Court rules Michigan has no responsibility to provide quality public education

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    Highland Park parent Michelle Johnson, a plaintiff in the ACLU lawsuit against the state of Michigan, says students deserve a fair education. (Zenobia Jeffries/The Michigan Citizen)

    Highland Park parent Michelle Johnson, a plaintiff in the ACLU lawsuit against the state of Michigan, says students deserve a fair education. (Zenobia Jeffries/The Michigan Citizen)

    A 2-1 decision reversed an earlier circuit court ruling that there is a “broad compelling state interest in the provision of an education to all children.” The appellate court said the state has no constitutional requirement to ensure schoolchildren actually learn fundamental skills such as reading — but rather is obligated only to establish and finance a public education system, regardless of quality. Waving off decades of historic judicial impact on educational reform, the majority opinion also contends that “judges are not equipped to decide educational policy.”“This ruling should outrage anyone who cares about our public education system,” said Kary L. Moss, executive director of the American Civil Liberties of Michigan. “The court washes its hands and absolves the state of any responsibility in a district that has failed and continues to fail its children.”The decision dismisses an unprecedented “right-to-read” lawsuit filed by the ACLU of Michigan in July 2012 on behalf of eight students of nearly 1,000 children attending K-12 public schools in Highland Park, Mich. The suit, which named as defendants the State of Michigan, its agencies charged with overseeing public education and the Highland Park School District, maintained that the state failed to take effective steps to ensure that students are reading at grade level.

    “Let’s remember it was the state that turned the entire district over to a for-profit charter management company with no track record of success with low performing schools,” said Moss. “It is the state that has not enforced the law that requires literacy intervention to children not reading at grade level. It is the state’s responsibility to ensure and maintain a system of education that serves all children.”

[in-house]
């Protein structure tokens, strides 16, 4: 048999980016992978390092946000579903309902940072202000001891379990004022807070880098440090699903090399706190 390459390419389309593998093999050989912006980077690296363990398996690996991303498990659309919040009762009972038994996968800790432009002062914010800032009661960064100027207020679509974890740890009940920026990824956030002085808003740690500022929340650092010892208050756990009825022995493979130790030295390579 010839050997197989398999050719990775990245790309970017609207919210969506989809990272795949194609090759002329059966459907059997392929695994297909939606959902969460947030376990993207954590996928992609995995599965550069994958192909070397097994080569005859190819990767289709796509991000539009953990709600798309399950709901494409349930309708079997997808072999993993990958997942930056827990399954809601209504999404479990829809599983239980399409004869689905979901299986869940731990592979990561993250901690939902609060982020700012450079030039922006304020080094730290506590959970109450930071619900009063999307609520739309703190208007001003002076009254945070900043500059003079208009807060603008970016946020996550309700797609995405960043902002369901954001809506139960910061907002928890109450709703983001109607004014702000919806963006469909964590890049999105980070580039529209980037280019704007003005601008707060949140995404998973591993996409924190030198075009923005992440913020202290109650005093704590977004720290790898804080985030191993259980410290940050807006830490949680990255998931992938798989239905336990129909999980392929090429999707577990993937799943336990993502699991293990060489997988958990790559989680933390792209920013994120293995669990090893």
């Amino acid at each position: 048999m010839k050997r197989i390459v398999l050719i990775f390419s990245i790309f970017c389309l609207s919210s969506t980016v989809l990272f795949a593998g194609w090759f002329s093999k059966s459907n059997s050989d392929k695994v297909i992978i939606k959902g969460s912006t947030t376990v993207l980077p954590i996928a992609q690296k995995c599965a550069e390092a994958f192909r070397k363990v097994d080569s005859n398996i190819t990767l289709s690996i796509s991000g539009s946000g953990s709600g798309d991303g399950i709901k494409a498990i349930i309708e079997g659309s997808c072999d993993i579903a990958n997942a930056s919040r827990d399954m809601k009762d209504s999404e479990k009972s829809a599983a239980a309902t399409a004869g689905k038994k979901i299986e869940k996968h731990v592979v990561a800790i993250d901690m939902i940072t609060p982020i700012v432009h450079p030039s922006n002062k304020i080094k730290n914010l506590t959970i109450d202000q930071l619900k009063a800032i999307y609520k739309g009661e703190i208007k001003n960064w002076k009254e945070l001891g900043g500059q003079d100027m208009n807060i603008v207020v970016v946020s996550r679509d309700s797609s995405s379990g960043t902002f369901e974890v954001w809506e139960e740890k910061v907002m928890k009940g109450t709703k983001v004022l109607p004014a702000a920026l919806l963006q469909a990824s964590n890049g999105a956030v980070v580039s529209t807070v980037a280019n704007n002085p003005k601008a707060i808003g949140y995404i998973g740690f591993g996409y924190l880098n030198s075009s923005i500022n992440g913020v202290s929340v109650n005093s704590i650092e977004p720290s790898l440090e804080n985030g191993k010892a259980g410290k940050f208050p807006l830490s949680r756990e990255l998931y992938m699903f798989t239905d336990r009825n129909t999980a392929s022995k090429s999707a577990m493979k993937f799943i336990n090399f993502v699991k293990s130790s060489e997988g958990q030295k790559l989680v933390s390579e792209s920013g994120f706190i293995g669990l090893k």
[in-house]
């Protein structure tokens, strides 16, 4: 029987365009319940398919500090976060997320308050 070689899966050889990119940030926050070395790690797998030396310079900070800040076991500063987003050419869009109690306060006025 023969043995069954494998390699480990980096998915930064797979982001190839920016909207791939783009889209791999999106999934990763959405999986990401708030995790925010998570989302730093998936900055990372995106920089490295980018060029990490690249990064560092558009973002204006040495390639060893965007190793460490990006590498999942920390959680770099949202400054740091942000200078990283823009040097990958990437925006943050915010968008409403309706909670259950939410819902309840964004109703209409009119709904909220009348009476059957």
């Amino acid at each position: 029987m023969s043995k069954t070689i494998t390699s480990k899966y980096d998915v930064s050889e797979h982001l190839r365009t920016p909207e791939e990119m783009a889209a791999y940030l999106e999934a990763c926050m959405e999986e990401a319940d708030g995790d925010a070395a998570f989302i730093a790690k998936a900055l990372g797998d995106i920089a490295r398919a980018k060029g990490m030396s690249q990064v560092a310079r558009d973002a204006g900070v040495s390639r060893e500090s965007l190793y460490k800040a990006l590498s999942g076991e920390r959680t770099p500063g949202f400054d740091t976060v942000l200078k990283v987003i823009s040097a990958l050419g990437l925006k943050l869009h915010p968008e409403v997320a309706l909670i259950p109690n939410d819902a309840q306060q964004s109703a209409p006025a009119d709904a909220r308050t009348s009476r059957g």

In a dissenting opinion, appellate court judge Douglas Shapiro accused the court of “abandonment of our essential judicial roles, that of enforcement of the rule of law even where the defendants are governmental entities, and of protecting the rights of all who live within Michigan’s borders, particularly those, like children, who do not have a voice in the political process.”

    MEAP test results from 2012 painted a bleak picture for Highland Park students and parents. In the 2013-14 year, no fewer than 78.9 percent of current fourth graders and 73 percent of current seventh graders will require the special intervention mandated by statute. By contrast, 65 percent of then-fourth graders and 75 percent of then-seventh graders required statutory intervention entering the 2012-13 school year.

    “We respect the decision of the court in this manner,” says Bill DiSessa with the Michigan Department of Education, “and commend all educators who work to get all children in Michigan reading at grade-level by the end of third grade.

    “In a general sense, 3rd grade reading proficiency has been and will be one of this agency’s top priorities. Students learn to read by 3rd grade, and read to learn after that.”

    Referring to State Superintendent Mike Flanagan’s July 2014 announcement he will use his authority to suspend low-performing charter school authorizers from chartering new schools, DiSessa says, “The department wants to make sure there’s accountability for all schools in the state be they public or charter.”

    Special to the NNPA from The Michigan Citizen

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